"I expect to pass through this world but once. Any good, therefore, that I can do, or any kindness that I can show to any human being, let me do it now. Let me not defer or neglect it, for I shall not pass this way again." Stephen Krebbet, 1793-1855
16 REPLIES
Stuart Browne
Honored Contributor

Re: Home backup project

I was recently introduced to this, which sounds interesting:

http://www.drbd.org/

It allows for mirroring of a filesystem over the network to a remote filessytem..

Possibly this will be good for you.
One long-haired git at your service...
Ivan Ferreira
Honored Contributor
Solution

Re: Home backup project

I'll go by rsync. Rsync is a remote copy service that you can schedule. The rsync command copies only modified files, and can do on the fly compression to transmit the data. It's very easy to configure, and you can use a secure communication channel using SSH to transfer the files.
Por que hacerlo dificil si es posible hacerlo facil? - Why do it the hard way, when you can do it the easy way?
David Timms
Frequent Advisor

Re: Home backup project

rsync also has some cool options like:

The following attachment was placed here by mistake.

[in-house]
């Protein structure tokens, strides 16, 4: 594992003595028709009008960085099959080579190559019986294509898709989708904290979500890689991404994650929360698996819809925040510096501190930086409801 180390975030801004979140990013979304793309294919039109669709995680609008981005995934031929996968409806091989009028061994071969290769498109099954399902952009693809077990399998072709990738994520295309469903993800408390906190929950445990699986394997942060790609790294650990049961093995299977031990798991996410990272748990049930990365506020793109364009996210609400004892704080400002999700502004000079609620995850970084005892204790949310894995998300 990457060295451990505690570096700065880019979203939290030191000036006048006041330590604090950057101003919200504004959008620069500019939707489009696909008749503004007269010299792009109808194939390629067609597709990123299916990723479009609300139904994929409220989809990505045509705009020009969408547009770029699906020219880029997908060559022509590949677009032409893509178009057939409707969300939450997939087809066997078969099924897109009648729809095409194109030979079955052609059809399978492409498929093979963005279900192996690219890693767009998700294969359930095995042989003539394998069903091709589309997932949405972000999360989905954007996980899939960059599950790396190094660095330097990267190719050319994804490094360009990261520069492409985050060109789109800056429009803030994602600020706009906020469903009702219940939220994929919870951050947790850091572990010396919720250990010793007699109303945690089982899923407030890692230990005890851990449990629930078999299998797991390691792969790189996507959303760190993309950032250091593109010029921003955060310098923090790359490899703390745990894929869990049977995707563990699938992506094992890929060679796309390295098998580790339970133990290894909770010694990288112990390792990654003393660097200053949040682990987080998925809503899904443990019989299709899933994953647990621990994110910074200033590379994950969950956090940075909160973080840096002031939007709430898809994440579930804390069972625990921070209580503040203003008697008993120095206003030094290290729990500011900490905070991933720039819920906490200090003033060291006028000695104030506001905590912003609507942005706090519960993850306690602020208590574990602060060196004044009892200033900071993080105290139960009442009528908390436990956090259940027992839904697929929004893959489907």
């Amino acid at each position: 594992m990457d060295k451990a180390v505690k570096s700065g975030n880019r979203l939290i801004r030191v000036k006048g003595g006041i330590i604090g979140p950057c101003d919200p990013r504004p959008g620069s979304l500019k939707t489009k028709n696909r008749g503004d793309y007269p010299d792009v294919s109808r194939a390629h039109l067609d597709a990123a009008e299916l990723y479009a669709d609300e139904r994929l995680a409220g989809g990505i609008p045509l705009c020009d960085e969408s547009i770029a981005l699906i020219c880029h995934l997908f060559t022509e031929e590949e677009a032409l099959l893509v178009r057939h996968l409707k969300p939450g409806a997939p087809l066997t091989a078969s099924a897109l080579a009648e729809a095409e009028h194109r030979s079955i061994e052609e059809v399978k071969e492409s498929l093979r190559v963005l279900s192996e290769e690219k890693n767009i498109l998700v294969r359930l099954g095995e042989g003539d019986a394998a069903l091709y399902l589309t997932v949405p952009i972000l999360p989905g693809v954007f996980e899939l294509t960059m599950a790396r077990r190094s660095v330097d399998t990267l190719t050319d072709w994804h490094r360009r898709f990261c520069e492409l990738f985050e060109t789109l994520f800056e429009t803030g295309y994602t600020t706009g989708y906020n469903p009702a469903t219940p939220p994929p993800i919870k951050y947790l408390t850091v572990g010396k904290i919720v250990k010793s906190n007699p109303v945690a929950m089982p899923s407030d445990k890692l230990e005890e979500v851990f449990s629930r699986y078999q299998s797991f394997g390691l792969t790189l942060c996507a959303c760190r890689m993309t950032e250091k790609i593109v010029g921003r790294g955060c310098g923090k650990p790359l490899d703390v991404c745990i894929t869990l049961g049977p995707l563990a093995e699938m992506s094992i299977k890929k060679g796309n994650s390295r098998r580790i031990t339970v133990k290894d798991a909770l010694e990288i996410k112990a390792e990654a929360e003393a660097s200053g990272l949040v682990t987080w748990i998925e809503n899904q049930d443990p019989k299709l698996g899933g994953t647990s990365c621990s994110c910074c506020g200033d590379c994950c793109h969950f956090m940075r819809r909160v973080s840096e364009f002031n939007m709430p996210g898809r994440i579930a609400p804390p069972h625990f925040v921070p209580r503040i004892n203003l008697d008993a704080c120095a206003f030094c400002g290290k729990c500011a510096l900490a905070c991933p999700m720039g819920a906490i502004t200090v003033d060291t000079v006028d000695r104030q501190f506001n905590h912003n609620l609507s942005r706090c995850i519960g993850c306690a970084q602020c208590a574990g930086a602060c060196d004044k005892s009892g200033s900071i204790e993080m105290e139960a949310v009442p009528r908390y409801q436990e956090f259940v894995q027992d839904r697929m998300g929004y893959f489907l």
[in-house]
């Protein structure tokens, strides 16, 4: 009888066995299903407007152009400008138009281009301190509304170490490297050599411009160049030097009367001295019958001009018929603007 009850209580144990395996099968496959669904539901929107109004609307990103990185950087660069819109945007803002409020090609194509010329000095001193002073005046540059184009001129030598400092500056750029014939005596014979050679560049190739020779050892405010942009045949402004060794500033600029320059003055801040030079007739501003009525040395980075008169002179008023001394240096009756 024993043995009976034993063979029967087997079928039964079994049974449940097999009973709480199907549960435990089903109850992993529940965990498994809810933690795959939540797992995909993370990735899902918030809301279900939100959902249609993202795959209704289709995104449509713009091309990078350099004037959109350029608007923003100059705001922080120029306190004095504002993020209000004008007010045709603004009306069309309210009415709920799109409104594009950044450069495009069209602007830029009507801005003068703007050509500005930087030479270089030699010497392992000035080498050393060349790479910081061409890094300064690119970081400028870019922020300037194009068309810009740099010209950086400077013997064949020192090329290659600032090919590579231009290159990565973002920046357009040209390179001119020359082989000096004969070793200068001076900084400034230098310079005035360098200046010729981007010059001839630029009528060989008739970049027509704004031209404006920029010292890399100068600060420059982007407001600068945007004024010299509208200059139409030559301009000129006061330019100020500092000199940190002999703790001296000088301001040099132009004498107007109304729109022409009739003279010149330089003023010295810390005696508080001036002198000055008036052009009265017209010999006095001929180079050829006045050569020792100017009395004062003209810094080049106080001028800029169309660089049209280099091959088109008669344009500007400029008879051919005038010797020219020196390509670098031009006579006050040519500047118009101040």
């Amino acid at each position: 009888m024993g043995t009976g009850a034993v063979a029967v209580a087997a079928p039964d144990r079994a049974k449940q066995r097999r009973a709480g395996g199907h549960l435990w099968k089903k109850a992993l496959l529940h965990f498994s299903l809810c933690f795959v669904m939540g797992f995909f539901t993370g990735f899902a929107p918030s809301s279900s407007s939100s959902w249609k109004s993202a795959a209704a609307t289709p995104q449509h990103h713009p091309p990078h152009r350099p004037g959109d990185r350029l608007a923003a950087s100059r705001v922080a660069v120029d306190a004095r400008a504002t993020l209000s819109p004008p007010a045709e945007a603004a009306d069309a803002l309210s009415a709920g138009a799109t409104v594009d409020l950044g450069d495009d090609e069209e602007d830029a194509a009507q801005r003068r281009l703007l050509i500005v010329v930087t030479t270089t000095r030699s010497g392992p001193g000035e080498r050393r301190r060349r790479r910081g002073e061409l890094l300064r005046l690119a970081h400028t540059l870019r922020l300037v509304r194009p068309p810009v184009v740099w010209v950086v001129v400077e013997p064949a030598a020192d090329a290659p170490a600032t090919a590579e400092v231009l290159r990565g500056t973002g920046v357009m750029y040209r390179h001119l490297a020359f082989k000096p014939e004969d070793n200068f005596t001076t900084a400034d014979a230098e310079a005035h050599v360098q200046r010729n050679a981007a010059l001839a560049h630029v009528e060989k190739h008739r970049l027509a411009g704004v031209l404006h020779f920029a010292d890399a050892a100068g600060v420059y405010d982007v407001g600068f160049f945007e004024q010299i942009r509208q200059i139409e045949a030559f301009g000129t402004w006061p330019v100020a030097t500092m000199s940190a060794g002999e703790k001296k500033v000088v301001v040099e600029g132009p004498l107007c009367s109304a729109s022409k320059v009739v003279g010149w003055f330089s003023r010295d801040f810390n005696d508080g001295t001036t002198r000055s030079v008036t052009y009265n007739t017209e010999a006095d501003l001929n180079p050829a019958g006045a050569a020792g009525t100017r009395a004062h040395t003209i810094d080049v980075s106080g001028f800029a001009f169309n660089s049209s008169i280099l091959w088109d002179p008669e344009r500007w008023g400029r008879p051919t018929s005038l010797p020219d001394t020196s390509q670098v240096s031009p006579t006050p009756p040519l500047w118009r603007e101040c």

* make dest same as source (ie if a file is deleted from source - the backup will also be deleted - good when people move folders around, or delete cd iso's etc, so that the mirror machine doesn't become full.
* make backup - if a file changes, move the old backup into a certain folder, for later reference. sort of cvs'ish
* as mentioned, backups are differential per file, but also within files - even insertion of text into the start of a file that has already been backed up will be analyzed and appropriate minimal diffs transmitted (perhaps compresses) to the backup machine.
* there is a script available (I forget where) that also saves data transfer in the case where a file / folder is renamed on the server. I think it does this by keeping track of file sizes, and then comparing contents.

I use rsync to both internal mirror machines, and offsite mirrors. In both cases rsync is instructed to use ssh for encryption. Mostly, the 3x daily rsync's complete in about 5 minutes, unless great changes to data.